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Affordable Care Act

J. Scott Applewhite / Associated Press

As U.S. House Republican leaders scrambled to win enough votes to pass their plan to repeal and replace the Affordable Care Act (also known as Obamacare), Georgia's Republican officeholders were still trying to find out how the plan would affect the state – especially its Medicaid program.  

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The House Republican healthcare plan has been met with derision and skepticism from politicians and the public alike.
J. Scott Applewhite, File / Associated Press

Top Georgia Republicans so far have been fairly quiet about the plan from U.S. House Republicans to repeal and replace the Affordable Care Act (also called Obamacare).

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J. Scott Applewhite / Associated Press

Wednesday on "Closer Look with Rose Scott and Jim Burress":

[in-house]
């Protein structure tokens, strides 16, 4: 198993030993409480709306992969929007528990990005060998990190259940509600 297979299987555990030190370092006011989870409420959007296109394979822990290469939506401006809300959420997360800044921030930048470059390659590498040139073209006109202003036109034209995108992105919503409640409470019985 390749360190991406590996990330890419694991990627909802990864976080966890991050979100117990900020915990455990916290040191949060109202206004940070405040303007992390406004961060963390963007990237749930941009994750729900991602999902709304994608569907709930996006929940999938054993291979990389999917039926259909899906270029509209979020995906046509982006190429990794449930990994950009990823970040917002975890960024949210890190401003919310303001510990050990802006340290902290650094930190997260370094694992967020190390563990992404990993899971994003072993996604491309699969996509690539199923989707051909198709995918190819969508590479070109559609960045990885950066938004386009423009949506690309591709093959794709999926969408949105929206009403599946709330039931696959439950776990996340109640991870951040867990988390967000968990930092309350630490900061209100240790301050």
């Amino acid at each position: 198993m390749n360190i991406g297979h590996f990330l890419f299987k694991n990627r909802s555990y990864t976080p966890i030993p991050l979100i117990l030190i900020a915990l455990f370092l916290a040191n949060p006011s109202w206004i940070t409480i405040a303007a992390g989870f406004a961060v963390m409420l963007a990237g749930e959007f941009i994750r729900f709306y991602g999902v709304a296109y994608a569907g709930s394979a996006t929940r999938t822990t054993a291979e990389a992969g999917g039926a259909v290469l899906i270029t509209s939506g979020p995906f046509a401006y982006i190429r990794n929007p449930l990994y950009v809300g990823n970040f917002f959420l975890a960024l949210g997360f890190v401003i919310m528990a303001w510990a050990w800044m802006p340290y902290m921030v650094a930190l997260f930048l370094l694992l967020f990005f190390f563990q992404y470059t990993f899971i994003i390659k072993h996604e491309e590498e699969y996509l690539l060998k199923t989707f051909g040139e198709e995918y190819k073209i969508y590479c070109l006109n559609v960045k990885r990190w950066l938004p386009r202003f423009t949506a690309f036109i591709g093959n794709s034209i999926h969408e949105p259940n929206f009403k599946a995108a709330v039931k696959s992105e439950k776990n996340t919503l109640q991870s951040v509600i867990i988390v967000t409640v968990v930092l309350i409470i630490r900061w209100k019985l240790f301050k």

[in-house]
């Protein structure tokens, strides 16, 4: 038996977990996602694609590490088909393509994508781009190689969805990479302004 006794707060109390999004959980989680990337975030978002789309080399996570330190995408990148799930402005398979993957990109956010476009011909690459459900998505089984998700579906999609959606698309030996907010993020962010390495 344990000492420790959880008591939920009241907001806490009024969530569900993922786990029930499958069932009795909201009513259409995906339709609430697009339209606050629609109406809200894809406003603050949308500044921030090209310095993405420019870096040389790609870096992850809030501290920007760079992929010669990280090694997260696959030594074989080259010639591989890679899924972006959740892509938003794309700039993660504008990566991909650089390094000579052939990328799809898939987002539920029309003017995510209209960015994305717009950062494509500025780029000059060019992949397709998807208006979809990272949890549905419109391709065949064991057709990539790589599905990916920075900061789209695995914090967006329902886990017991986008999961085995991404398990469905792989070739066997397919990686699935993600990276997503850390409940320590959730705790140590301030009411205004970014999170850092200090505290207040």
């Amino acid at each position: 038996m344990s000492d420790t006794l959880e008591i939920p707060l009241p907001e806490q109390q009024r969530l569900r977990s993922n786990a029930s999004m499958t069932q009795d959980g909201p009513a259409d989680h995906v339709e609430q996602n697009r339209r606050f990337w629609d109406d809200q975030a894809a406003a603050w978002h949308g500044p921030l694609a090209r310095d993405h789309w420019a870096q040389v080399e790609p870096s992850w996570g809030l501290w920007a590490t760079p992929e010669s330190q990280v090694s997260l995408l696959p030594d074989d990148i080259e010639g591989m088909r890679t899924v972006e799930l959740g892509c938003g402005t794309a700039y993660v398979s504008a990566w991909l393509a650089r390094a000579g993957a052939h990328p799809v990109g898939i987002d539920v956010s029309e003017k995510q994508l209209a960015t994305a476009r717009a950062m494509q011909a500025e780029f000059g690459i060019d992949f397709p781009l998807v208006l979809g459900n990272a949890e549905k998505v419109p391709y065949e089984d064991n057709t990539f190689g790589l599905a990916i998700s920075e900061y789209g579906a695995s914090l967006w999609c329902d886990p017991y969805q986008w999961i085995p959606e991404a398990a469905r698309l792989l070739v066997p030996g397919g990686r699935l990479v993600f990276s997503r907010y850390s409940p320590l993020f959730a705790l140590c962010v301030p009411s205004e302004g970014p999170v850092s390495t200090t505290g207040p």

Deal Supports Alternative To ACA … If It’s Fair To Georgia

Mar 15, 2017
In this June 2, 2015 file photo, Georgia Gov. Nathan Deal speaks to reporters following a ceremony announcing a $300 million expansion of Google's data center operations in Lithia Springs, Ga.
David Goldman / Associated Press

Gov. Nathan Deal said Tuesday that he supports congressional Republicans’ efforts to repeal the Affordable Care Act, but also said he wants more details on the GOP plan to replace the law -- and its potential effects on Georgia.

 

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Pablo Martinez Monsivais / Associated Press

The Republican health care bill under consideration in the House of Representatives would change health coverage for a lot of people.

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It would no longer require that Americans buy health insurance, for instance, and it would eliminate current subsidies, replacing them with a fixed refundable tax credit.